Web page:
For goodness sake - we as professionals are renown for having a warped sense of humour - its part of the survival factor for the jobs we do !!

If this kind of "humour" upsets people, maybe they shouldn't read the posts. "Laughter is the best medicine after all !!"

It was certainly not meant to upset anyone - in fact it sums up my day in that I cant remember why i have walked into a room, and what I intended to do when there !!
Its called "laughing at oneself "

So lighten up a little - it wasn't aimed at dementia sufferers - just a laugh at myself and other absentminded people who find themselves in this and similar situations !!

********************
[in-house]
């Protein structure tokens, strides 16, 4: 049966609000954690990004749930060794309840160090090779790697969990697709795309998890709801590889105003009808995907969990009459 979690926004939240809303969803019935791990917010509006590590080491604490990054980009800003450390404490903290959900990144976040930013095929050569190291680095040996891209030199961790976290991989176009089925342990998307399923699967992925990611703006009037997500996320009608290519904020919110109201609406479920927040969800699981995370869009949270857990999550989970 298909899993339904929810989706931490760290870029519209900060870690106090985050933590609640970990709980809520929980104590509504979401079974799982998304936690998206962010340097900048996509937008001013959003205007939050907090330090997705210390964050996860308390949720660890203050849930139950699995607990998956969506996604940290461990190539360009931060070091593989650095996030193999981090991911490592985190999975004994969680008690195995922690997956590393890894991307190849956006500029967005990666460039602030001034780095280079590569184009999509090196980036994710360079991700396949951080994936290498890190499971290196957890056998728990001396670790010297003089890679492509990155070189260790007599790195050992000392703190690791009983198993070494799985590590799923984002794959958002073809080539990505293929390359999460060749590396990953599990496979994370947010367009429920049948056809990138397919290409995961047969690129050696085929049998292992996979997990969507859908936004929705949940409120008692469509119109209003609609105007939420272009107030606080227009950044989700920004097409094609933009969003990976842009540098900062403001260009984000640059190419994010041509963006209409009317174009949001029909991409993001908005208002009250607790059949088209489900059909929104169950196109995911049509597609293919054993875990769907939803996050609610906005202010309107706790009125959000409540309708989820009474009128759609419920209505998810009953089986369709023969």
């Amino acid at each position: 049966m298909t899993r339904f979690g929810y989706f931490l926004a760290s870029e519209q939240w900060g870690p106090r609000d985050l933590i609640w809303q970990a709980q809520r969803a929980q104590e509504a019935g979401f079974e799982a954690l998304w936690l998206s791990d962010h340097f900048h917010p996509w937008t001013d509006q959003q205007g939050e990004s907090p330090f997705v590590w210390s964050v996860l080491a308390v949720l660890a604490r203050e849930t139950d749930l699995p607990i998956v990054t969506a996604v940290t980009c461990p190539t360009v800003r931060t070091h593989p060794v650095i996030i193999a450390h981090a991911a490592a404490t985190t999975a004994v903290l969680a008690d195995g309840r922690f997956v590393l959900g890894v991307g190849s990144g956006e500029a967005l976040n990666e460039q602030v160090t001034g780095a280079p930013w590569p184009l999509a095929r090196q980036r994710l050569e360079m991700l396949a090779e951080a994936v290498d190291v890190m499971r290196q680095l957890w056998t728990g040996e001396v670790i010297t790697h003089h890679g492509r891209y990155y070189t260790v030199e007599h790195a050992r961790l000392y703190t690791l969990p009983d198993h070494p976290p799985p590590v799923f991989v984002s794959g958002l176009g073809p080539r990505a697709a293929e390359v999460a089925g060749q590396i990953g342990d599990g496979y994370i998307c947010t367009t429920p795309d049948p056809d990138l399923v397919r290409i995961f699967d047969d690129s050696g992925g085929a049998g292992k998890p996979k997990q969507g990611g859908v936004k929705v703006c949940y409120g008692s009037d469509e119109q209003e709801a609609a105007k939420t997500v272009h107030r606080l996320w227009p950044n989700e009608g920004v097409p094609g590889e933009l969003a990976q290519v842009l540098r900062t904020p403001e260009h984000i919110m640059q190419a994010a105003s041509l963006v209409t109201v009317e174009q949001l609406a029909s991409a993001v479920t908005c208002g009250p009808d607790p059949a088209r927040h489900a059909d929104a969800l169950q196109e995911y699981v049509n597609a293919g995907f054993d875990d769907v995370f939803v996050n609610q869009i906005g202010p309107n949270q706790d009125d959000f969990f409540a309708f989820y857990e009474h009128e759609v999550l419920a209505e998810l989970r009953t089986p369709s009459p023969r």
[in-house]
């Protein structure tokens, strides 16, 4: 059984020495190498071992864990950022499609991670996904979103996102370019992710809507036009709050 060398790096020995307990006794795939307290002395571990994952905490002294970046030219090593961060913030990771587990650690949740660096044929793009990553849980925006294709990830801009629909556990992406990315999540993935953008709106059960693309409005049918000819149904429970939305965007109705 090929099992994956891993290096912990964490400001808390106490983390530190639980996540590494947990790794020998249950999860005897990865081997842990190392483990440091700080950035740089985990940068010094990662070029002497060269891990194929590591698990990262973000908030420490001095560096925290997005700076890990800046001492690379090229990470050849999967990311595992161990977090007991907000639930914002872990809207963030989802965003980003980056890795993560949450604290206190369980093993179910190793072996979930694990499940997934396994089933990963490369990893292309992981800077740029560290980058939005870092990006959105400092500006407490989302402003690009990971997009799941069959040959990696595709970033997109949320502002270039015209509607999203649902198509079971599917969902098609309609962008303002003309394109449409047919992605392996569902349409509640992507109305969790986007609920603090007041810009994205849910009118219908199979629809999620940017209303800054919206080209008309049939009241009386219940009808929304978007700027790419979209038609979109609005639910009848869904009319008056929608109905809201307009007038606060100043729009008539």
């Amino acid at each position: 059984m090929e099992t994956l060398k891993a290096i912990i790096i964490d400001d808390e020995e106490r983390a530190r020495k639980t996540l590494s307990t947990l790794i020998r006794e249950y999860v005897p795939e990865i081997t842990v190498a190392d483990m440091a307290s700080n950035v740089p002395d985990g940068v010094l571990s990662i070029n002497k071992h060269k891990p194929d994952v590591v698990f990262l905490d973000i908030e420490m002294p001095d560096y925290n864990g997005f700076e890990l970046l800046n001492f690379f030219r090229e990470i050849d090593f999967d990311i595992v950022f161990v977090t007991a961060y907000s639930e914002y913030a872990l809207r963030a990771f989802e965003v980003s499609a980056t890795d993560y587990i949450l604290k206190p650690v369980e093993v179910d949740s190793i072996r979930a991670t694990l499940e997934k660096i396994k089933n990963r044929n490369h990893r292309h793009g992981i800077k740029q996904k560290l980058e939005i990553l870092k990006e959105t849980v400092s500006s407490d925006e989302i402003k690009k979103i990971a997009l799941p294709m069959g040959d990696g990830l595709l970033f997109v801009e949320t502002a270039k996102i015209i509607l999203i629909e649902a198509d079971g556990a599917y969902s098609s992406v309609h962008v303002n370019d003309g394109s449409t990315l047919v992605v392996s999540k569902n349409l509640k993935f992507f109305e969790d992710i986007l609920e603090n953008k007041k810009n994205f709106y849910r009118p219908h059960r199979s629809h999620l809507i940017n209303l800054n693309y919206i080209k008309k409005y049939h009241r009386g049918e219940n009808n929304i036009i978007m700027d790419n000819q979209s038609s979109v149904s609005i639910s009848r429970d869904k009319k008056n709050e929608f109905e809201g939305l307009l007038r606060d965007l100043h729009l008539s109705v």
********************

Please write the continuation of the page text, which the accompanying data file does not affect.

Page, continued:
Rant over !!

Mr Ian
11-10-2008, 06:51 AM
Thank you Sally. I'm not 'offended' - but I'm on a quest.

Laughing at oneself is commendable and I do it a lot. And yes I understand and relate very well to the 'dark humour' of health care - it's a survival thing.

But I'm raising awareness of stigma in mental health - and also the fact that tho this is a web forum for nurses - it is in the public domain and (not to drone on about it again) it strikes me the same way we dissected Brit Spears in another thread - in public forum.

Nurses are quite happy to defend against the stigma of being stereotypical dolly birds with not much brains who just do doctors bidding and flutter eyelids and have been quite vociferous in the past in stomping this imagery out. We've spent much time, sweat and money to raise the profile of nursing as a competent and autonomous profession in it's own right over the last few decades so let's not get too precious about ourselves, stigma and tolerating humour.